David Gibson: “I’m Still Learning Through Teaching” By Ollie Gapper

In this post I’m honoured to have the privilege to present an interview with one of the original members of In-Public and practicing street photographer, David Gibson. David’s work is among the strongest I’ve seen from a practicing contemporary street photographer, and has inspired me to refine my eye even more, to try and make images as graphically enthralling as his.

What would you consider to be the biggest influencing factors for your street photography? What influenced you to start?

When I first started in the late 1980’s my influences and points of inspiration were very clear. I was completely immersed in the work of the so-called humanistic photographers, which included many of the Magnum photographers. Henri Cartier-Bresson and Elliot Erwitt were particularly inspiring for me but there were many others – David Hurn, Marc Riboud, Ken Heyman, Willy Ronis, Leonard Freed – these were all starting points for me.

The term ‘Street Photography’ then was rarely heard and I have mixed feelings about the easy use of the term now. Cartier-Bresson would never have considered himself a street photographer for instance but I concede that the term sits more easily on a photographer like Bruce Gilden.  Would Bruce Gilden consider himself a street photographer though? I don’t know.

Was Ernst Haas a street photographer? No, he was just a very fine photographer. I honestly believe that you have to be careful about these terms and I often find myself resisting the easy and somewhat vague label of street photography. I guess I shouldn’t be concerned but the question always nags a bit. One of my early points of inspiration was Mario Giacomelli so quite possibly I have always been leaning in other directions with my photography. Mario Giacomelli is known for many of the photographs he took on the streets in one small town in Italy: Is there a need to call these street photographs? It’s just wonderful photography or Art. All that matters is that it inspires.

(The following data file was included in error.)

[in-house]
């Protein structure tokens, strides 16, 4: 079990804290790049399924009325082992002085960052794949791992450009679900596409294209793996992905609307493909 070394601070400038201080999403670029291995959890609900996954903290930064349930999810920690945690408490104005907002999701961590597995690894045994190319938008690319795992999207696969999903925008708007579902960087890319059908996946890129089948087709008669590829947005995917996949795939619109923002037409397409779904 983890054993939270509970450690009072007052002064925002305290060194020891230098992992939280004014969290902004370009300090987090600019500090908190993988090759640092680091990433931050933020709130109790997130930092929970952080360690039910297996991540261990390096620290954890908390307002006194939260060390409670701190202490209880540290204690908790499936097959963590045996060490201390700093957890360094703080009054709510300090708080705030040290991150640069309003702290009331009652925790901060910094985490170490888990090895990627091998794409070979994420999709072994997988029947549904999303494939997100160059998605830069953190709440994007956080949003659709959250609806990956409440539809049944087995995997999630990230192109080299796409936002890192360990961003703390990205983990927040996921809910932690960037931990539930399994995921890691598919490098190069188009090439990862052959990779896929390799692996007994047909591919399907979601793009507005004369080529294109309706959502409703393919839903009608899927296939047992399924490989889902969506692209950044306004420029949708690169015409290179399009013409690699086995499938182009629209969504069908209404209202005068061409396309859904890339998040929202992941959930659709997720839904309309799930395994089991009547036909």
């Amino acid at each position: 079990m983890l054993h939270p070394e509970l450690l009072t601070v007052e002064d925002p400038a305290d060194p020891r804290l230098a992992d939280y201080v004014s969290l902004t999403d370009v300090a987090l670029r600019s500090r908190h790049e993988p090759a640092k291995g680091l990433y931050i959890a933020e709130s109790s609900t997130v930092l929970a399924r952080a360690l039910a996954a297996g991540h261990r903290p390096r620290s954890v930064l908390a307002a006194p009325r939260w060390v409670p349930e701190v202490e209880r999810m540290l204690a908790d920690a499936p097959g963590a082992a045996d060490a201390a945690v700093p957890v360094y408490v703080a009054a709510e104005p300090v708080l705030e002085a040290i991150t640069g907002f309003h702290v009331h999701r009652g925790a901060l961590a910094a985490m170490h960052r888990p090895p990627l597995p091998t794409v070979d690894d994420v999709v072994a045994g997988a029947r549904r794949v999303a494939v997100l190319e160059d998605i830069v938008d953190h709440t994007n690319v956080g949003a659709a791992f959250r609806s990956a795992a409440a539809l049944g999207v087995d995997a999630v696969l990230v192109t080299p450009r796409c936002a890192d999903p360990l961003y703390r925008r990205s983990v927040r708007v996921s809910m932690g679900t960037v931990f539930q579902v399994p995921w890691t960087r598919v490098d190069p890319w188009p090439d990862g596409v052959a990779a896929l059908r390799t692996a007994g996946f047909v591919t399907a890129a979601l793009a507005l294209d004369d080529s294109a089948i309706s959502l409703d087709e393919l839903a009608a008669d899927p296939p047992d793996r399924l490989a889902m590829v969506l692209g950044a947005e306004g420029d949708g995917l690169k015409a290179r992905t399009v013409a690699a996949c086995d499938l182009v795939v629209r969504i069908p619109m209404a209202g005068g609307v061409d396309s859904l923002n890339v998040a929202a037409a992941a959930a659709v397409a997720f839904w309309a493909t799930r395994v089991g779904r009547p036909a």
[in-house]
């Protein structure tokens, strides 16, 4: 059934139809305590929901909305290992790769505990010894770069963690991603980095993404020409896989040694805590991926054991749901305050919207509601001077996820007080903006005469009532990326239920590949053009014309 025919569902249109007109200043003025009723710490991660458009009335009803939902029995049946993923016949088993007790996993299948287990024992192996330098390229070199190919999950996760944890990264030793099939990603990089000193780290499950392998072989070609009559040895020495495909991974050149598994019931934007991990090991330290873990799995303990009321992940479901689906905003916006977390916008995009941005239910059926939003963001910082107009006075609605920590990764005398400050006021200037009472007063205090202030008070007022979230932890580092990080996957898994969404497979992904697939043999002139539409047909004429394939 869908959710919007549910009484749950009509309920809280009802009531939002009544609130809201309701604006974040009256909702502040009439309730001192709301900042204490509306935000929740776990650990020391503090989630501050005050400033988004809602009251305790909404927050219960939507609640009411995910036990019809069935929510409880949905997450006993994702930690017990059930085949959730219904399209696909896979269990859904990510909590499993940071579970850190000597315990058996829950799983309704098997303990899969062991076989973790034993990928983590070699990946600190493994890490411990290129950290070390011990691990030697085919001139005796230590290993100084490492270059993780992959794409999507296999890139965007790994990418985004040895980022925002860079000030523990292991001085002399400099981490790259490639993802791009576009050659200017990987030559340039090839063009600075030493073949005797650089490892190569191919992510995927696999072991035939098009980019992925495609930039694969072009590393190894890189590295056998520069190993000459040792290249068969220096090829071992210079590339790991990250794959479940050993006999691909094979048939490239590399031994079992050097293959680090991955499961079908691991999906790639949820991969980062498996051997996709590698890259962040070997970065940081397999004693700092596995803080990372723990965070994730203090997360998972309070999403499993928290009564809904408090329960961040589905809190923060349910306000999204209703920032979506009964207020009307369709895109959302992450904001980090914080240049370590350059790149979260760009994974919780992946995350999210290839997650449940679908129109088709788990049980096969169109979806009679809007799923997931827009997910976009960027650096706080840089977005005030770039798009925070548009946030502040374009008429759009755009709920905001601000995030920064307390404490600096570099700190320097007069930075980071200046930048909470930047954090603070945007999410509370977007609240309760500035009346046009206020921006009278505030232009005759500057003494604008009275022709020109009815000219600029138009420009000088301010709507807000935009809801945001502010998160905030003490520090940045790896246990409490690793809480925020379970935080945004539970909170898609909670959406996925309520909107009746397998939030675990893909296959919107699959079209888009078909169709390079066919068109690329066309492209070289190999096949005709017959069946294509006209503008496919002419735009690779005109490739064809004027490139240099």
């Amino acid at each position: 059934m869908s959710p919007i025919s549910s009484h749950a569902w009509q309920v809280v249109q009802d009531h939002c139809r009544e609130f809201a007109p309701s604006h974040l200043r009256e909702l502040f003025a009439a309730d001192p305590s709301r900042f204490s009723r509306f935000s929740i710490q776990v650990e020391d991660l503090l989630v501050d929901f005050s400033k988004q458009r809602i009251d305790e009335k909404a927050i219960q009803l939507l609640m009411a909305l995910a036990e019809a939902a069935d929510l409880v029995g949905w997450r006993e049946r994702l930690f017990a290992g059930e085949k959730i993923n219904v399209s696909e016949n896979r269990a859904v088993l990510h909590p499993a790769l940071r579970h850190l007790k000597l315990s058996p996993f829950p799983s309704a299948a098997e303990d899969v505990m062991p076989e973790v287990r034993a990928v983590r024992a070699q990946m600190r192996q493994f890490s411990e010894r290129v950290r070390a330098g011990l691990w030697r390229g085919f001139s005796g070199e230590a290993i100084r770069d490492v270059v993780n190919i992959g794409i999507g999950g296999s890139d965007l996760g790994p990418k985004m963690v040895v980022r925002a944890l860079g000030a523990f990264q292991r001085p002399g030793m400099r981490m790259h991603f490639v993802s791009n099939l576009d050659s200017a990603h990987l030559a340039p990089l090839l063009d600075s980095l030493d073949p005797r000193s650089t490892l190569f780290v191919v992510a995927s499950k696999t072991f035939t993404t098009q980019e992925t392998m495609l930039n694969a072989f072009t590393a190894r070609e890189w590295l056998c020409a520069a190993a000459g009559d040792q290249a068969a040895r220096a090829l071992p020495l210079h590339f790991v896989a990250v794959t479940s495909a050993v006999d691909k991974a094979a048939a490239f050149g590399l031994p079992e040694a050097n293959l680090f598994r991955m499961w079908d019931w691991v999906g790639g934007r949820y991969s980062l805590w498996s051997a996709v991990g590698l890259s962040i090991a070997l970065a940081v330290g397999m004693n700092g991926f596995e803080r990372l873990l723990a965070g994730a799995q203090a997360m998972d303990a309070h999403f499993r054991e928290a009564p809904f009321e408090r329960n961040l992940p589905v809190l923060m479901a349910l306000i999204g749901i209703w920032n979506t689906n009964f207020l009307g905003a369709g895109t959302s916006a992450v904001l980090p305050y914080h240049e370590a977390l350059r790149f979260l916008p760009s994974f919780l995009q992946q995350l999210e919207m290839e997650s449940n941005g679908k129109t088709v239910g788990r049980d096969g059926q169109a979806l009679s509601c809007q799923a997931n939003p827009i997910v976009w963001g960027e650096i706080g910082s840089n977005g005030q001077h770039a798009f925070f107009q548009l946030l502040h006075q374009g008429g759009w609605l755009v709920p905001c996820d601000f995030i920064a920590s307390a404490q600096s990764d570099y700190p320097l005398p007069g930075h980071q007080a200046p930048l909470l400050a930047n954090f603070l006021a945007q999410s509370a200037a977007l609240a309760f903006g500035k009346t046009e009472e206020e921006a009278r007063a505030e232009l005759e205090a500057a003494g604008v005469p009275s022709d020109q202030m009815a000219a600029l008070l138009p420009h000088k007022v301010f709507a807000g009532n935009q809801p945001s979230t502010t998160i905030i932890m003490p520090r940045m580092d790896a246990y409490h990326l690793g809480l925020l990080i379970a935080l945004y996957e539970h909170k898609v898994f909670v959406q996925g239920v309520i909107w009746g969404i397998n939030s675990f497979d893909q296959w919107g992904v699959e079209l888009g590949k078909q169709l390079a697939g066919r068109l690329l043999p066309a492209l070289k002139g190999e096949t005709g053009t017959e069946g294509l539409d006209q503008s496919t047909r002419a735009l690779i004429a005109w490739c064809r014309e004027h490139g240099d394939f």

So in a sense I’m always trying to escape from the street – on the street – if that makes sense. Yes, many of my photographs are taken on the street but it’s very interesting that the more meaningful photographs in the world tend to transcend their particular genre of photography.

What is certain is that seeking inspiration is an on-going thing. I still need feeding – and reminding of great photography.

What is your story with In-Public? What experiences have you had because of it?

It is difficult to imagine my past not involving in-public because it seemed such a natural occurrence. Nick Turpin began it and it was destiny in a way that a group of street photographers in London should all come together. Looking back the first few years of in-public were very exiting as we quickly gathered new members…it was all new and we were feverously looking for other like-minded photographers. The big thing about in-public is that we came together as the Internet was only just beginning to grip the world and we have grown with it.

It is very satisfying that other groups who work in a similar spirit have also sprung up in the last few years. For instance there is un-posed in Poland, That’s Life in India and the worldwide collective, Burn My Eye. There is also Calle 35, which is very good. But you still can’t better Magnum, they are still the benchmark and it’s easy to forget that sometimes in the Facebook / Flickr world of photography.

What role would you say your workshops have to you and your work? 

I honestly never thought that I would end up ‘teaching’ in any way whatsoever. The workshops have blossomed in the last few years and I seem to be carving out a small niche for myself. It has in a sense been as bigger a revelation as when I first truly found a direction in photography more than twenty years ago. And that initial feeling, that sudden and intense period of discovery is echoed in the workshops that I do because I often catch people at a particular point of discovery. It’s simply empathy and especially with new discoveries that I can share because I always try to freshen things up. I intend to include the work of Fred Herzog in my next presentation. I love that old muted colour look.  The workshops keep me on my toes if you like because there is always more to discover.